Birth Small Talk

Talking about birth

In praise of midwives

Photo by Rakicevic Nenad on

Today is International Midwives Day, and it’s doubly a big deal, as this year has also been chosen as the International Year of the Nurse and the Midwife by the World Health Organisation. I occupy a rather privileged place as I work both within an academic midwifery team as an obstetrician, and as an obstetrician providing clinical care alongside midwives. I want to write a note of appreciation for the midwives I know, and the ones I don’t, all around the world.

I have no doubt that more of what I know about obstetrics was taught to me by midwives than by obstetricians. I’m confident that this is probably true for most obstetricians. Midwives taught me how to listen to women and how to notice what they were doing with their bodies as they laboured. Midwives taught me to be patient, and that the baby (usually) comes if you wait long enough. And midwives taught me how to move really fast when things start to go pear shaped in a major way. I learned that when a midwife says “are you sure that’s what you want to do?”, they actually mean “that’s a really bad idea and you shouldn’t do that” – and they are typically right. And I learned that when a midwife says “I need you to come” that you just go and ask questions later, because they have a sixth sense for trouble that can sometimes be inhibited when they try to put it into words.

To all the midwives who have taught me, protected me, gathered me up, cheered me on, corrected me, challenged me, celebrated with me, commiserated with me, and walked beside me – I see you, I salute you, I value you.

For those of you reading this who are, or plan to be, obstetricians there are some things I’d like you to know about midwives. 

I was taught some less than helpful views of midwives by obstetricians. You might have been exposed to these too. I picked up messages like “never trust midwives, always go check what they are telling you”, and that midwives’ knowledge is incomplete, not evidence based, and inferior to that of obstetricians. Despite experience of midwives as capable, trustworthy, knowledgeable clinicians, those messages get stuck in your brain. They generate a sort of cognitive dissonance between the obstetric world view of midwives as an inferior profession and our daily experience of working with midwives.

Teaching students who are learning to be, or are already, midwives has cured me of this cognitive dissonance. The students I have been privileged to teach are just as capable, clever, hard-working, and reliable as any medical students and doctors that I have taught. There are bits of knowledge that sit squarely in the midwifery box and not in the obstetric box, just as there are things that are clearly important things to know as an obstetrician but are not needed for midwives. My teaching takes place in the shared ground between our two professions. And it is in this space that I have been reminded again that midwives aren’t “less” than obstetricians, just different.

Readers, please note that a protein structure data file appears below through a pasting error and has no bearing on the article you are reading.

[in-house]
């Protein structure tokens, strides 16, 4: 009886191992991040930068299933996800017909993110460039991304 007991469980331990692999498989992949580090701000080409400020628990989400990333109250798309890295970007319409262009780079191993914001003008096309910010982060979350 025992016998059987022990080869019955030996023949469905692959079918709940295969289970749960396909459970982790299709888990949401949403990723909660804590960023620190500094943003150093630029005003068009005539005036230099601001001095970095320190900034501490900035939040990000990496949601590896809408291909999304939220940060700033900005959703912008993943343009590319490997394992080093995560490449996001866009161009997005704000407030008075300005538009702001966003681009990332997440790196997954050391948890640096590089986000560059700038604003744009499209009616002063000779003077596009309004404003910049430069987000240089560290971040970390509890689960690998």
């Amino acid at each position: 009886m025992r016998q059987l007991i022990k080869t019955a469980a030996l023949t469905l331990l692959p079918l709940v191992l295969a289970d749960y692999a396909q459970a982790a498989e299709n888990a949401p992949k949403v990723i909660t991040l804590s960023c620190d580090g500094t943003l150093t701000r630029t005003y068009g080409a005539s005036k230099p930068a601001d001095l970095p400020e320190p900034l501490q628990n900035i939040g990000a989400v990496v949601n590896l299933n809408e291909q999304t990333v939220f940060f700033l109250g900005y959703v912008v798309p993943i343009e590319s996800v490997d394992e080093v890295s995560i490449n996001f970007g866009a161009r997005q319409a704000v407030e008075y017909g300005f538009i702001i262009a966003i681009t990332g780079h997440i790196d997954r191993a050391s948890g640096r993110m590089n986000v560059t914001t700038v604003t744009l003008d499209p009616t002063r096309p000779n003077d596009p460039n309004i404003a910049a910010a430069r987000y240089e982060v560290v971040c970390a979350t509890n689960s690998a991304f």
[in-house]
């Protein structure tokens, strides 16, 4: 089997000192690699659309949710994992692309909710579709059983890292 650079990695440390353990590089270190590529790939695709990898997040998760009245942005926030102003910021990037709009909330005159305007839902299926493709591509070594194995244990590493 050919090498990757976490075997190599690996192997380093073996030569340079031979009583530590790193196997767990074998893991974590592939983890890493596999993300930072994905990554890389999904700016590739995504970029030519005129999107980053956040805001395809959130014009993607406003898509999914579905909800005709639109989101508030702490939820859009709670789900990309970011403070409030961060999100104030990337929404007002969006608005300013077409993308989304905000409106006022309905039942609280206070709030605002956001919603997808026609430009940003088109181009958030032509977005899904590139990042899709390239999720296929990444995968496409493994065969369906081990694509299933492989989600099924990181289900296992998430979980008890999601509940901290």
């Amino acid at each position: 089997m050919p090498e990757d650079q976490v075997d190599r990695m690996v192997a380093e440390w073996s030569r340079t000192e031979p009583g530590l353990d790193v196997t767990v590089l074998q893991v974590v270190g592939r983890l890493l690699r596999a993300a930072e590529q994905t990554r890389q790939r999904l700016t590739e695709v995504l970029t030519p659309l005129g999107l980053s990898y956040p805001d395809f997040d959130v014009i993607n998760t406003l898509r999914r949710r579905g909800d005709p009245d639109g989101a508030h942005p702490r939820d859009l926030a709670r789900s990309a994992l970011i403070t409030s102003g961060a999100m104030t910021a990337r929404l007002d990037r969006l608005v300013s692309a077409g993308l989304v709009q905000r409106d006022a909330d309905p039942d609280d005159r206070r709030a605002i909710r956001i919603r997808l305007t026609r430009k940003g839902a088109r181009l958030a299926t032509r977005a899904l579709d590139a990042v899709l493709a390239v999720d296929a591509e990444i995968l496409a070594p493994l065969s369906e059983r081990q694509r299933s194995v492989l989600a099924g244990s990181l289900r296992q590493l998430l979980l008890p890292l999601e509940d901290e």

If you are an obstetrician, then here are some things I’d like you to learn about midwives. And if you already know these, I’d like to see proof that you are putting that knowledge into action.

• Midwives and midwifery are equivalent in stature, importance, authority, and relevance to obstetricians and obstetrics.
• Midwifery is a distinct knowledge paradigm with different values and philosophy to obstetrics. It is not a subset of obstetric knowledge. Nor is it wrong because it is different to the obstetric knowledge paradigm.
• Being able to learn from both midwifery and obstetric paradigms will make you a better obstetrician and a better human being.
• Midwives and the midwifery profession get a bum deal at pretty much every turn.

International Midwives’ Day in the International Year of the Nurse and the Midwife seems like a great time to not simply recognise that obstetricians benefit from good midwives and good midwifery practice. It is also a great time to (re)commit to removing structural barriers that prevent midwifery from being appropriately recognised as a distinct and valued profession and work to ensure that midwives are appropriately rewarded for the work the do.

Categories: Reflections

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3 replies

  1. What a wonderful article by a wonderful OB. I’m so thankful I get to learn from such a knowledgeable, kind hearted woman that respects and understands the differences of midwifery and obstetrics. thank you so much ❤️

    Liked by 1 person

  2. Thank you Kirsten, I appreciate all you do too.


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